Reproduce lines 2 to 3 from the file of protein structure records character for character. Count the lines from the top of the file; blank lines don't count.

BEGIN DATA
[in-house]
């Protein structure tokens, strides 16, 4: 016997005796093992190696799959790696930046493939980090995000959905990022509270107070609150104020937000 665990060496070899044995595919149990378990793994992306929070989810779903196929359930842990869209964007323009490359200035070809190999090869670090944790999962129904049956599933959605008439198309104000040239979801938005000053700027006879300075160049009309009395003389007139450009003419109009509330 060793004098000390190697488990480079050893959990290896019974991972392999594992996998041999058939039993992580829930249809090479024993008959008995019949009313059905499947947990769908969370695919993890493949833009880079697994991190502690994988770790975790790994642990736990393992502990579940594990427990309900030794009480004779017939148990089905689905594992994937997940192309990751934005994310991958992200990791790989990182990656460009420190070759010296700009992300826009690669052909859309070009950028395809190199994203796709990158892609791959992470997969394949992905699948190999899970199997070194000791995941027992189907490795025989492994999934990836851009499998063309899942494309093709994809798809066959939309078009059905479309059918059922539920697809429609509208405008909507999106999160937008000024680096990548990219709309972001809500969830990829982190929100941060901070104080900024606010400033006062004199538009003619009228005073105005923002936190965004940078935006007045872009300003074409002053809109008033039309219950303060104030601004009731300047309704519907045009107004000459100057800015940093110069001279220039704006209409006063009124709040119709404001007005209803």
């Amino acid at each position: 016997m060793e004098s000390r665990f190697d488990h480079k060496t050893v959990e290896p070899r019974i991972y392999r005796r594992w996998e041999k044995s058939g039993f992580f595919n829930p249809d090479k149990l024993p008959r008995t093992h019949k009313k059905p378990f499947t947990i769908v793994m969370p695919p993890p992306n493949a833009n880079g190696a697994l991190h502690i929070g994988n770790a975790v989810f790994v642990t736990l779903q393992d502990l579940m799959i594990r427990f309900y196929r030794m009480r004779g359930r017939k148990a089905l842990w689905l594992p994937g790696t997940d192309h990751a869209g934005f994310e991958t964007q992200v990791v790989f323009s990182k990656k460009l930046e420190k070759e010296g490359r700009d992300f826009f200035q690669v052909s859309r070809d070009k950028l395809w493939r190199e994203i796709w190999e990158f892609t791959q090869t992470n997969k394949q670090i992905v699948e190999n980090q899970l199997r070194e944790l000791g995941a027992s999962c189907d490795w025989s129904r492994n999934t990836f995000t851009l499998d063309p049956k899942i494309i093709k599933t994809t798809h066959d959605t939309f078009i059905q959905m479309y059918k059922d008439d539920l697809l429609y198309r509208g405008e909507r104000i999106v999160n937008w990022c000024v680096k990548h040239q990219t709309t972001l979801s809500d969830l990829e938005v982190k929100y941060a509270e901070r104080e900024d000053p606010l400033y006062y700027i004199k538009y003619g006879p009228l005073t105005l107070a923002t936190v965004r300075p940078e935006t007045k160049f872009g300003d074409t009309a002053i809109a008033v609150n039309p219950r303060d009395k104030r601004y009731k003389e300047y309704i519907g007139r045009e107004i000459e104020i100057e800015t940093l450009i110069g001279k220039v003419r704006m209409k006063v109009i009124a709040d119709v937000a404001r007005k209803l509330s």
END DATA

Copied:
């Protein structure tokens, strides 16, 4: 016997005796093992190696799959790696930046493939980090995000959905990022509270107070609150104020937000 665990060496070899044995595919149990378990793994992306929070989810779903196929359930842990869209964007323009490359200035070809190999090869670090944790999962129904049956599933959605008439198309104000040239979801938005000053700027006879300075160049009309009395003389007139450009003419109009509330 060793004098000390190697488990480079050893959990290896019974991972392999594992996998041999058939039993992580829930249809090479024993008959008995019949009313059905499947947990769908969370695919993890493949833009880079697994991190502690994988770790975790790994642990736990393992502990579940594990427990309900030794009480004779017939148990089905689905594992994937997940192309990751934005994310991958992200990791790989990182990656460009420190070759010296700009992300826009690669052909859309070009950028395809190199994203796709990158892609791959992470997969394949992905699948190999899970199997070194000791995941027992189907490795025989492994999934990836851009499998063309899942494309093709994809798809066959939309078009059905479309059918059922539920697809429609509208405008909507999106999160937008000024680096990548990219709309972001809500969830990829982190929100941060901070104080900024606010400033006062004199538009003619009228005073105005923002936190965004940078935006007045872009300003074409002053809109008033039309219950303060104030601004009731300047309704519907045009107004000459100057800015940093110069001279220039704006209409006063009124709040119709404001007005209803």
């Amino acid at each position: 016997m060793e004098s000390r665990f190697d488990h480079k060496t050893v959990e290896p070899r019974i991972y392999r005796r594992w996998e041999k044995s058939g039993f992580f595919n829930p249809d090479k149990l024993p008959r008995t093992h019949k009313k059905p378990f499947t947990i769908v793994m969370p695919p993890p992306n493949a833009n880079g190696a697994l991190h502690i929070g994988n770790a975790v989810f790994v642990t736990l779903q393992d502990l579940m799959i594990r427990f309900y196929r030794m009480r004779g359930r017939k148990a089905l842990w689905l594992p994937g790696t997940d192309h990751a869209g934005f994310e991958t964007q992200v990791v790989f323009s990182k990656k460009l930046e420190k070759e010296g490359r700009d992300f826009f200035q690669v052909s859309r070809d070009k950028l395809w493939r190199e994203i796709w190999e990158f892609t791959q090869t992470n997969k394949q670090i992905v699948e190999n980090q899970l199997r070194e944790l000791g995941a027992s999962c189907d490795w025989s129904r492994n999934t990836f995000t851009l499998d063309p049956k899942i494309i093709k599933t994809t798809h066959d959605t939309f078009i059905q959905m479309y059918k059922d008439d539920l697809l429609y198309r509208g405008e909507r104000i999106v999160n937008w990022c000024v680096k990548h040239q990219t709309t972001l979801s809500d969830l990829e938005v982190k929100y941060a509270e901070r104080e900024d000053p606010l400033y006062y700027i004199k538009y003619g006879p009228l005073t105005l107070a923002t936190v965004r300075p940078e935006t007045k160049f872009g300003d074409t009309a002053i809109a008033v609150n039309p219950r303060d009395k104030r601004y009731k003389e300047y309704i519907g007139r045009e107004i000459e104020i100057e800015t940093l450009i110069g001279k220039v003419r704006m209409k006063v109009i009124a709040d119709v937000a404001r007005k209803l509330s």